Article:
WASHINGTON ― President Donald Trump on Sunday affirmed in a tweet that he was conferring with world leaders on North Korea’s growing nuclear program, appearing to refer to North Korean leader Kim Jong Un as “Rocket Man.”
Shortly after the tweet, the White House released a more measured description of Trump’s phone call with South Korea’s president, Moon Jae-in, and administration officials appeared on the Sunday morning talk shows to both defend and clarify the president’s often bombastic and vague rhetoric.
I spoke with President Moon of South Korea last night. Asked him how Rocket Man is doing. Long gas lines forming in North Korea. Too bad!
— Donald J. Trump (@realDonaldTrump) September 17, 2017
United Nations Ambassador Nikki Haley said that “North Korea is already starting to feel the pinch” of the U.N. security council deciding unanimously last week to impose renewed sanctions on the regime.
Yet Trump derided the sanctions as “not a big deal.”
“I think everybody in the international community sees what a big deal it is, but also, we know the importance of enforcement,” Haley said Sunday on CNN’s “State of the Union.”
Trump is preparing to face a major test on Tuesday, when he is slated to address his first meeting of the United Nations General Assembly. North Korea is expected to be a top priority among the world leaders gathered in New York.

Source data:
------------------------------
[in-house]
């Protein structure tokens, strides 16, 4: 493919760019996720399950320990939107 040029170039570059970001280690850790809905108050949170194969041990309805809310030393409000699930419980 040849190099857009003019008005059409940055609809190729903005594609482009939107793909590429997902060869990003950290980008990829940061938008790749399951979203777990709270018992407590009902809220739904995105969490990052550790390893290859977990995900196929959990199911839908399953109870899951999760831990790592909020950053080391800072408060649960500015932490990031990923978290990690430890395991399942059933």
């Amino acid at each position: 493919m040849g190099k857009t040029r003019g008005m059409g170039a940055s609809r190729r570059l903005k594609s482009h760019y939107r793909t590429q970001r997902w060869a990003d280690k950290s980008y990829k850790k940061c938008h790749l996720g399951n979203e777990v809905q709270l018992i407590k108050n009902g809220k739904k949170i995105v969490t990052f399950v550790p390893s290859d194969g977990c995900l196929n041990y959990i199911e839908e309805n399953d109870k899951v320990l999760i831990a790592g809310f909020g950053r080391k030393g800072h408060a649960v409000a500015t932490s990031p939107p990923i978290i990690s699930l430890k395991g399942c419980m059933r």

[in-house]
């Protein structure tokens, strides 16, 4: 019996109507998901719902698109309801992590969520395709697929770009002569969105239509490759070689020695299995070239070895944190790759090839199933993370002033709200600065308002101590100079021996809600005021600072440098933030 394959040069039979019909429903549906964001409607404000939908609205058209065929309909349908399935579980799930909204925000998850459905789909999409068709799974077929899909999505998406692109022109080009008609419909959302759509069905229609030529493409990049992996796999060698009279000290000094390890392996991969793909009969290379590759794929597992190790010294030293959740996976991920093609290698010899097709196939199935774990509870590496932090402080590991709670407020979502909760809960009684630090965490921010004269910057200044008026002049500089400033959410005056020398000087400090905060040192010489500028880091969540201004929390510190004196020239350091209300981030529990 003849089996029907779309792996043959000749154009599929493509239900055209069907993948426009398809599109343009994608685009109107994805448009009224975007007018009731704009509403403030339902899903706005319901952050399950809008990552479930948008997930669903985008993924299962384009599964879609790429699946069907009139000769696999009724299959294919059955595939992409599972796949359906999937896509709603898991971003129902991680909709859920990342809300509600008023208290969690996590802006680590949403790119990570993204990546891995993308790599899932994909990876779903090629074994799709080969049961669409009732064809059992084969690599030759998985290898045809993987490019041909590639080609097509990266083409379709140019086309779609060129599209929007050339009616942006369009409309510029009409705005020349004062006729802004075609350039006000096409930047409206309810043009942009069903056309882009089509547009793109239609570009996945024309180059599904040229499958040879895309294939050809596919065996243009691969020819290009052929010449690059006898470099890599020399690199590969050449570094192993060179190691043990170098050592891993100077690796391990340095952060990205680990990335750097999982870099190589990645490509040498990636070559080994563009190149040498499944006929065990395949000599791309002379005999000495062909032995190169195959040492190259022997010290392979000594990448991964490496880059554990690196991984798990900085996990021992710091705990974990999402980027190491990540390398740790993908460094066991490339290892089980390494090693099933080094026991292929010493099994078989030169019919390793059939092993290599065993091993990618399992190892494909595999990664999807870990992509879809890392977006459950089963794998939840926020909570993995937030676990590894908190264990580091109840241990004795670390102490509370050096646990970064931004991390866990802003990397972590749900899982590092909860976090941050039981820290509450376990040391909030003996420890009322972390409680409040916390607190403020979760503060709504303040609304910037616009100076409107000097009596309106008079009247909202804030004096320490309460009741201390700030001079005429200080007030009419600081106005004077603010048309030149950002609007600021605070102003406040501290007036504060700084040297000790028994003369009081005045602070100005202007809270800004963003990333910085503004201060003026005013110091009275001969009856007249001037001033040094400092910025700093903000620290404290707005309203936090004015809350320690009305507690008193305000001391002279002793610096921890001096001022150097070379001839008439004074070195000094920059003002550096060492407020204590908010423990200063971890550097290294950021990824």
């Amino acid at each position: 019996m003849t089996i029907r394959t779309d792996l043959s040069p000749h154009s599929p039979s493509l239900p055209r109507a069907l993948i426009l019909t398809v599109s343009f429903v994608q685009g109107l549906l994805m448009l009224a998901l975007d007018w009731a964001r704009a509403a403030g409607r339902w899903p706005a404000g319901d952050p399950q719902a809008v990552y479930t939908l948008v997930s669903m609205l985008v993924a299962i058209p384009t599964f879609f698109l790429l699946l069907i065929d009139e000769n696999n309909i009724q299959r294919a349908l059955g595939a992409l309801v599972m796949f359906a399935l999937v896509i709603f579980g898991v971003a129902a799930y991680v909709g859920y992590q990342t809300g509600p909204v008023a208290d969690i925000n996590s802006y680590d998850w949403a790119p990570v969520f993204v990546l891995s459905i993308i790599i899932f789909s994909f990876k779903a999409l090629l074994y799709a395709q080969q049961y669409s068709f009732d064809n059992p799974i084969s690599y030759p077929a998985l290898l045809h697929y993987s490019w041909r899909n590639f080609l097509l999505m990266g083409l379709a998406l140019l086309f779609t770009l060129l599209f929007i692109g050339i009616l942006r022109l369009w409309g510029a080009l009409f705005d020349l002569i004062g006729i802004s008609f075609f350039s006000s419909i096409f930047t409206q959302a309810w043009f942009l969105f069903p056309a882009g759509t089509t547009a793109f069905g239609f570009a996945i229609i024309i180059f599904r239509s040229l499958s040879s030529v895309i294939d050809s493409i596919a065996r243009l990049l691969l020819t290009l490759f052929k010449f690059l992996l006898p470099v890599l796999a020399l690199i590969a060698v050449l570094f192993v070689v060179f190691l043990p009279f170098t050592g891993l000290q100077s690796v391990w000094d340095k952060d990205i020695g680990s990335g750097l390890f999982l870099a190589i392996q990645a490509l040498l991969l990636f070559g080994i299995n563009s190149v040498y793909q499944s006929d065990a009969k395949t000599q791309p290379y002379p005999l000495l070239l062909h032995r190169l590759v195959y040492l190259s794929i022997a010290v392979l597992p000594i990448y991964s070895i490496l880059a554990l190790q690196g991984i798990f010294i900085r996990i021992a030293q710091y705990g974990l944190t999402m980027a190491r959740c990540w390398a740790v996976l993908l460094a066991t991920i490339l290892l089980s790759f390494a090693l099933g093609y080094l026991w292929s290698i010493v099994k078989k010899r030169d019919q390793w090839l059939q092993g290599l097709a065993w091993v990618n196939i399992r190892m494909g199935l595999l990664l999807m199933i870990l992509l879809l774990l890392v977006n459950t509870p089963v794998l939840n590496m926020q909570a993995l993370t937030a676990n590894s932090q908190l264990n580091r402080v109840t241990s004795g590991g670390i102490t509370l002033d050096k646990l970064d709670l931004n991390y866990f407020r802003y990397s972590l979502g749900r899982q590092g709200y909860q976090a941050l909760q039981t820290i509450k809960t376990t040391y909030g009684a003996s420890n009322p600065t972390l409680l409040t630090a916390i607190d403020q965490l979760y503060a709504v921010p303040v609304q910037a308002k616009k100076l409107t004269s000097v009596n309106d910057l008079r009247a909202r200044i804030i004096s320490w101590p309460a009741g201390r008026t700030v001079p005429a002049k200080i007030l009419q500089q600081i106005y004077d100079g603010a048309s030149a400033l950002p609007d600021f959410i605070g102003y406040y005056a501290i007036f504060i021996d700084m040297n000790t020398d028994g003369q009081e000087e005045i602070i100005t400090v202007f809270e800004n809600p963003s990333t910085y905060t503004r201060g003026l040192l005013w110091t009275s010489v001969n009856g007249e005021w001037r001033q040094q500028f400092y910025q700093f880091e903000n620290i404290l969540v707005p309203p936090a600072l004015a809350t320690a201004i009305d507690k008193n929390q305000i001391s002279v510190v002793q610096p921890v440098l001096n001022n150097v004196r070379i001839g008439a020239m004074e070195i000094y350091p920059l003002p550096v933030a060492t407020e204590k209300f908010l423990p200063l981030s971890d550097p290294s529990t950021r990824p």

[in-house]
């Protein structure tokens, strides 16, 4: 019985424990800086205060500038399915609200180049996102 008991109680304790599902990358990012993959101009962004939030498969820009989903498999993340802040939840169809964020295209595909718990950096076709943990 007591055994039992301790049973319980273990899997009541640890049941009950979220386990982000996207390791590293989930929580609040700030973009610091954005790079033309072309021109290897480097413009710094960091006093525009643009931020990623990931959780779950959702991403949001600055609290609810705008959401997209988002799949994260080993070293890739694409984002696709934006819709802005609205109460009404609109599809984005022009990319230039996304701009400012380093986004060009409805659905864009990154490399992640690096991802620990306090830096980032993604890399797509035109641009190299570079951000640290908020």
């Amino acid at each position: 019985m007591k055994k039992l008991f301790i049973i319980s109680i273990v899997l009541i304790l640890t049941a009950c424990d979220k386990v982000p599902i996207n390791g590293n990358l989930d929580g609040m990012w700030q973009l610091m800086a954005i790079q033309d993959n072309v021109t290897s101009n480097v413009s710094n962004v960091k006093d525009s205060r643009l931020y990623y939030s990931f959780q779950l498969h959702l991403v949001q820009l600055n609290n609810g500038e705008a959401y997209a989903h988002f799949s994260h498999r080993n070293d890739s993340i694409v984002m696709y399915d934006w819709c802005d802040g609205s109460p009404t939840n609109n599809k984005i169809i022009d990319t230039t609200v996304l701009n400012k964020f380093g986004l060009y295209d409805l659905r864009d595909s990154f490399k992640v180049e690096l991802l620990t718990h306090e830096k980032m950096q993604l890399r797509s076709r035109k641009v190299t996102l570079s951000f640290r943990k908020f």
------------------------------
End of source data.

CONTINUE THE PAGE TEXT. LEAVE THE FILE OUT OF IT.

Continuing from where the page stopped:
Asked to clarify Trump’s stance, national security adviser H.R. McMaster reiterated that Trump would consider “all options,” including military action, if the sanctions are insufficient in getting North Korea to stop its nuclear development.
“We all have our doubts about whether or not that’s going to be enough,” McMaster said of the sanctions, while appearing on ABC’s “This Week.” “And so we have to prepare all options.”
Trump has said that the U.S. will respond with “fire and fury” as North Korea continues to ratchet up missile and weapons tests related its nuclear program.
Facing limited diplomatic options, Trump and administration officials have repeatedly threatened military action, but have offered vague suggestions of what that may entail.
Haley defended Trump’s rhetoric as “not an empty threat.”
“What we were doing was being responsible where North Korea is being irresponsible and reckless,” she said on CNN. “We were being responsible by trying to use every diplomatic possibility that we could possibly do.”
But when asked if Trump was specifically referring to military action, she said: “You have to ask the president what ‘fire and fury’ meant.”
This article originally appeared on HuffPost.